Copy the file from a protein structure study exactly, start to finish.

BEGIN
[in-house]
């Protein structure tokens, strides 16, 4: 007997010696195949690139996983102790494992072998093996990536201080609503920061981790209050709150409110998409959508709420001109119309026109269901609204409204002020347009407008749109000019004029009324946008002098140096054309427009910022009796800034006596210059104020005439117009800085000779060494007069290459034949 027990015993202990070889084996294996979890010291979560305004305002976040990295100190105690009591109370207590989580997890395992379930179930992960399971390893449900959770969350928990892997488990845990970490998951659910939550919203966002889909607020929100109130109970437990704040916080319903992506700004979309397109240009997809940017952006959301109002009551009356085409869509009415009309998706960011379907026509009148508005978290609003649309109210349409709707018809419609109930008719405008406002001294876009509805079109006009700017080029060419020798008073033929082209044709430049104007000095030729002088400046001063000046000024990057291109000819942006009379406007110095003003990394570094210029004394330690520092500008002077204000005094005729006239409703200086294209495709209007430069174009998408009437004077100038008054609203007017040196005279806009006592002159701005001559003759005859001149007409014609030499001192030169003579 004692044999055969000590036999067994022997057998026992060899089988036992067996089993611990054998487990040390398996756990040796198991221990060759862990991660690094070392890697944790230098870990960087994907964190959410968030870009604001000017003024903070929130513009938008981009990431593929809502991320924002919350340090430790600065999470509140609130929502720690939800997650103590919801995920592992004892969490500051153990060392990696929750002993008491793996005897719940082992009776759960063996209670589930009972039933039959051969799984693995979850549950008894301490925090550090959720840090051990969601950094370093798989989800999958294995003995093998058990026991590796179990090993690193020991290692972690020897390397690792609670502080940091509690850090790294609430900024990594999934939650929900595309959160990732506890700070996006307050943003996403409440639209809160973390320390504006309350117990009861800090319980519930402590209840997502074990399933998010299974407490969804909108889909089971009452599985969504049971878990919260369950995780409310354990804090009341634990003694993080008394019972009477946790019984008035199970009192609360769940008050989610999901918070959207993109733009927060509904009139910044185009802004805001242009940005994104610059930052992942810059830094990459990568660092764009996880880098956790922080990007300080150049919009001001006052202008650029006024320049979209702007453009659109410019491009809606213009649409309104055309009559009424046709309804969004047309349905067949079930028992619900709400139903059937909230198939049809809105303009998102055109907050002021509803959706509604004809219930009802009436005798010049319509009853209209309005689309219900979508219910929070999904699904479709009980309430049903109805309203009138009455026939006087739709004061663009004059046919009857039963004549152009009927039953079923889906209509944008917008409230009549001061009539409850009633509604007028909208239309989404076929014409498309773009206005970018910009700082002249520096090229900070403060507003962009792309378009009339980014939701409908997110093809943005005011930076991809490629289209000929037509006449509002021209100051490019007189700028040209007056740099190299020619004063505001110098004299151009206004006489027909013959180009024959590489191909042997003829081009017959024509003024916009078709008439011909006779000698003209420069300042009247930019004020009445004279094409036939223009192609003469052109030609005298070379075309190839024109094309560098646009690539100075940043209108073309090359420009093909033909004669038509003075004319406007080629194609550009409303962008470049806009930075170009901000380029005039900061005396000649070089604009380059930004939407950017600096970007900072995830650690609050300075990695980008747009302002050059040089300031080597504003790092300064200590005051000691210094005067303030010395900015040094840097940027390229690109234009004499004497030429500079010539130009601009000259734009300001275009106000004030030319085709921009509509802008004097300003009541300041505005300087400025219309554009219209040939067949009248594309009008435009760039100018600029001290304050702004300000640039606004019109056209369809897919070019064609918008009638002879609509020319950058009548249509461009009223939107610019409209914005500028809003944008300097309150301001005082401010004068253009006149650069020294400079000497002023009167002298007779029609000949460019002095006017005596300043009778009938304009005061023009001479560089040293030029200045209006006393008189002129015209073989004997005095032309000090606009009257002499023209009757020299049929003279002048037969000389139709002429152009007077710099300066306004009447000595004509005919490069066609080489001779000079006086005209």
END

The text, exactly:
[in-house]
């Protein structure tokens, strides 16, 4: 007997010696195949690139996983102790494992072998093996990536201080609503920061981790209050709150409110998409959508709420001109119309026109269901609204409204002020347009407008749109000019004029009324946008002098140096054309427009910022009796800034006596210059104020005439117009800085000779060494007069290459034949 027990015993202990070889084996294996979890010291979560305004305002976040990295100190105690009591109370207590989580997890395992379930179930992960399971390893449900959770969350928990892997488990845990970490998951659910939550919203966002889909607020929100109130109970437990704040916080319903992506700004979309397109240009997809940017952006959301109002009551009356085409869509009415009309998706960011379907026509009148508005978290609003649309109210349409709707018809419609109930008719405008406002001294876009509805079109006009700017080029060419020798008073033929082209044709430049104007000095030729002088400046001063000046000024990057291109000819942006009379406007110095003003990394570094210029004394330690520092500008002077204000005094005729006239409703200086294209495709209007430069174009998408009437004077100038008054609203007017040196005279806009006592002159701005001559003759005859001149007409014609030499001192030169003579 004692044999055969000590036999067994022997057998026992060899089988036992067996089993611990054998487990040390398996756990040796198991221990060759862990991660690094070392890697944790230098870990960087994907964190959410968030870009604001000017003024903070929130513009938008981009990431593929809502991320924002919350340090430790600065999470509140609130929502720690939800997650103590919801995920592992004892969490500051153990060392990696929750002993008491793996005897719940082992009776759960063996209670589930009972039933039959051969799984693995979850549950008894301490925090550090959720840090051990969601950094370093798989989800999958294995003995093998058990026991590796179990090993690193020991290692972690020897390397690792609670502080940091509690850090790294609430900024990594999934939650929900595309959160990732506890700070996006307050943003996403409440639209809160973390320390504006309350117990009861800090319980519930402590209840997502074990399933998010299974407490969804909108889909089971009452599985969504049971878990919260369950995780409310354990804090009341634990003694993080008394019972009477946790019984008035199970009192609360769940008050989610999901918070959207993109733009927060509904009139910044185009802004805001242009940005994104610059930052992942810059830094990459990568660092764009996880880098956790922080990007300080150049919009001001006052202008650029006024320049979209702007453009659109410019491009809606213009649409309104055309009559009424046709309804969004047309349905067949079930028992619900709400139903059937909230198939049809809105303009998102055109907050002021509803959706509604004809219930009802009436005798010049319509009853209209309005689309219900979508219910929070999904699904479709009980309430049903109805309203009138009455026939006087739709004061663009004059046919009857039963004549152009009927039953079923889906209509944008917008409230009549001061009539409850009633509604007028909208239309989404076929014409498309773009206005970018910009700082002249520096090229900070403060507003962009792309378009009339980014939701409908997110093809943005005011930076991809490629289209000929037509006449509002021209100051490019007189700028040209007056740099190299020619004063505001110098004299151009206004006489027909013959180009024959590489191909042997003829081009017959024509003024916009078709008439011909006779000698003209420069300042009247930019004020009445004279094409036939223009192609003469052109030609005298070379075309190839024109094309560098646009690539100075940043209108073309090359420009093909033909004669038509003075004319406007080629194609550009409303962008470049806009930075170009901000380029005039900061005396000649070089604009380059930004939407950017600096970007900072995830650690609050300075990695980008747009302002050059040089300031080597504003790092300064200590005051000691210094005067303030010395900015040094840097940027390229690109234009004499004497030429500079010539130009601009000259734009300001275009106000004030030319085709921009509509802008004097300003009541300041505005300087400025219309554009219209040939067949009248594309009008435009760039100018600029001290304050702004300000640039606004019109056209369809897919070019064609918008009638002879609509020319950058009548249509461009009223939107610019409209914005500028809003944008300097309150301001005082401010004068253009006149650069020294400079000497002023009167002298007779029609000949460019002095006017005596300043009778009938304009005061023009001479560089040293030029200045209006006393008189002129015209073989004997005095032309000090606009009257002499023209009757020299049929003279002048037969000389139709002429152009007077710099300066306004009447000595004509005919490069066609080489001779000079006086005209």